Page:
Othello, By William Shakespeare Essay

1260 words - 5 pages

In Shakespeare’s Othello, Iago is portrayed as a cruel puppet master, using his high order critical analysis and manipulative skills to exact on those he believe wronged him; as he weaves a web of deceit to ensnare the play’s protagonist (and namesake of the play) Othello. Various movie adaptations have portrayed the characters in different ways, often resulting in a fusion of the context of the age, artistic license and Shakespeare’s character. One such fusion is Stuart Burge’s 1965 filmic portrayal of Iago in his Othello. Act II, scene I is a prime example of how Iago can be adapted for film.
Other characters within the play assist in Iago’s plot by revealing their weaknesses. Cassio, who speaks of Desdemona as the “Divine Desdemona,” a name accompanied by a change in lighting to symbolise divinity, greets her with a kiss on the hand, excusing his courteous upbringing while doing so; having just spoken of her overtly positively with “Most fortunately. He hath achieved a maid/That paragons description and wild fame,/One that excels the quirks of blazoning pens,/And in th' essential vesture of creation/Does tire the ingener.” Cassio also kisses his hands when he references Desdemona, showing his obvious attraction towards her. This gives Iago both an insight to his character and a tool to exploit with his schemes. Other characters often mistake his cruel, truthful words to be in jest and light-hearted, with his rant about Emilia and women in general being shrugged off by the characters in the scene, or met with false complaints. Iago’s constant walking around during the banter indicates nonchalance towards what he’s saying, which is reaffirmed by his complete lack of eye contact. However, the Shakespearian play has the possibility of being read with a different tone, and interpreted as grave and serious, however Burge has chosen to represent it in this way to allow for a more devious version of Iago.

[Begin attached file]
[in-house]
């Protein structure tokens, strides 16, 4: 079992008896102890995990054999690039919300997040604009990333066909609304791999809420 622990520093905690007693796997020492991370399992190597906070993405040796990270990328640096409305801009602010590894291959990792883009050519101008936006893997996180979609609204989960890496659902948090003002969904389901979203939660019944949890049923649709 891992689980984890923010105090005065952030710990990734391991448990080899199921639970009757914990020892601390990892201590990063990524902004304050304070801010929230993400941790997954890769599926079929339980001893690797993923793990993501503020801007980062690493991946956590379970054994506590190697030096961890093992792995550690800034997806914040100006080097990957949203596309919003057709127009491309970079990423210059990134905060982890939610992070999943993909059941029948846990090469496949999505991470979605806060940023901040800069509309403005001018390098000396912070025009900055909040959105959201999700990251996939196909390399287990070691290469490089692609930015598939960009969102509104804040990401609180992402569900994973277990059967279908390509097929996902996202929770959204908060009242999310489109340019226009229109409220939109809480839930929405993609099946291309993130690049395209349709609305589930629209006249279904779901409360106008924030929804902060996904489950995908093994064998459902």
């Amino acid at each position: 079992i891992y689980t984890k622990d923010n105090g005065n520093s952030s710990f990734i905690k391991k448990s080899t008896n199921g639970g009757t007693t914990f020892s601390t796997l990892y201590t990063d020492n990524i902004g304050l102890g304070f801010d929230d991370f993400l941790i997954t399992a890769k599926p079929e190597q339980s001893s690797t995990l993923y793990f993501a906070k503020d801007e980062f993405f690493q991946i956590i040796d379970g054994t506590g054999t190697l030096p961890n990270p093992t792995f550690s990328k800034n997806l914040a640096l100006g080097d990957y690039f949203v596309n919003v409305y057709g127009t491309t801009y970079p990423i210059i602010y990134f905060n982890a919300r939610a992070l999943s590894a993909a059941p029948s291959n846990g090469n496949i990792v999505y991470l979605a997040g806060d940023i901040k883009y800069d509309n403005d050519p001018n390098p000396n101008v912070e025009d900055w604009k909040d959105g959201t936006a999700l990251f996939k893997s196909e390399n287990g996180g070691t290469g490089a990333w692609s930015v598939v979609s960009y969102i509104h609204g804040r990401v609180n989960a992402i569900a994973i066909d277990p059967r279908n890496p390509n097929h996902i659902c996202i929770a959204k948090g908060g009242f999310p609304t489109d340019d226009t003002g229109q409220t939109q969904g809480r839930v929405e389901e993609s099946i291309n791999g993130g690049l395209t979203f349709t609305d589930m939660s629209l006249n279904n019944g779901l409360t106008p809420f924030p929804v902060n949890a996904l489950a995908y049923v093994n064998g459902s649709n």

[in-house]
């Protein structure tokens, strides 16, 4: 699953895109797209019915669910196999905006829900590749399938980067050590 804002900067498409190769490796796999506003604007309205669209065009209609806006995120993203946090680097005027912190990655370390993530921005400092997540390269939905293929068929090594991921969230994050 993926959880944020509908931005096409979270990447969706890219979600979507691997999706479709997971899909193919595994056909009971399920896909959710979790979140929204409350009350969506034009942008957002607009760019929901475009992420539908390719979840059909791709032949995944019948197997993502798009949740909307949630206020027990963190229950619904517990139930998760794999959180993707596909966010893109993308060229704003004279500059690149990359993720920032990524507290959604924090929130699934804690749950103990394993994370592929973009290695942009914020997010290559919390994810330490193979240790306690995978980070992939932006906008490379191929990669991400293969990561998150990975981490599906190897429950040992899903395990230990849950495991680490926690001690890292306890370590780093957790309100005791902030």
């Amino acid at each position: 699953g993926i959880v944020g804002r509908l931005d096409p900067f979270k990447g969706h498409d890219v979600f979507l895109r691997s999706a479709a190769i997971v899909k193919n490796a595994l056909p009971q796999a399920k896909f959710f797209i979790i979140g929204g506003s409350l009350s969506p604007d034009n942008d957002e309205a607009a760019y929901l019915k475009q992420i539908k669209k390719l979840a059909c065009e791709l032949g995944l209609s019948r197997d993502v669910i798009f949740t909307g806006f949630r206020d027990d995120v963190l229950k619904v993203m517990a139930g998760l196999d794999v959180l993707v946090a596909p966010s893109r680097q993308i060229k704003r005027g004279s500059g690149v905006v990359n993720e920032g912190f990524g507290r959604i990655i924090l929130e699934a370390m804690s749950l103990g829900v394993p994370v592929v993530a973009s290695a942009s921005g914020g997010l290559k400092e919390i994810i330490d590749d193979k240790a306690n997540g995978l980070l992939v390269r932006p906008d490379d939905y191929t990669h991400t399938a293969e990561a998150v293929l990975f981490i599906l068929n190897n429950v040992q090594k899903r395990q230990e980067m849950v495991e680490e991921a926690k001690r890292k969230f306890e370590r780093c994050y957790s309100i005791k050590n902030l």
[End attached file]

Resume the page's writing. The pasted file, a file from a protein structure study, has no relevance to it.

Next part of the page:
Roderigo stands as a contrast to the deceptive Iago, who is both easily fooled and manipulated by Iago. After circling Roderigo in a manner likened to that of a predatory animal, he positions himself beside Roderigo’s shoulder, which is representative of his insidious nature and ill motive. Iago and Roderigo’s relative positioning is also relevant and symbolic to their respective natures; upon expressing disbelief he pushes past Iago, who then lures Roderigo back into a submissive, seated position, demonstrating his control with playful strikes on the shoulder. This, coupled with the initial good natured touch of the chin, contrast with Iago’s true feelings towards Iago; as the audience and readers know of Iago’s superiority complex, made evident by the soliloquy at the conclusion of act I which describes Roderigo as Iago’s personal coin purse. Roderigo concludes his role in the scene with a rise to Iago’s eye level, symbolic of Iago’s deception in that Roderigo truly believes that he is not only a dear friend, but on an equal level to Iago....

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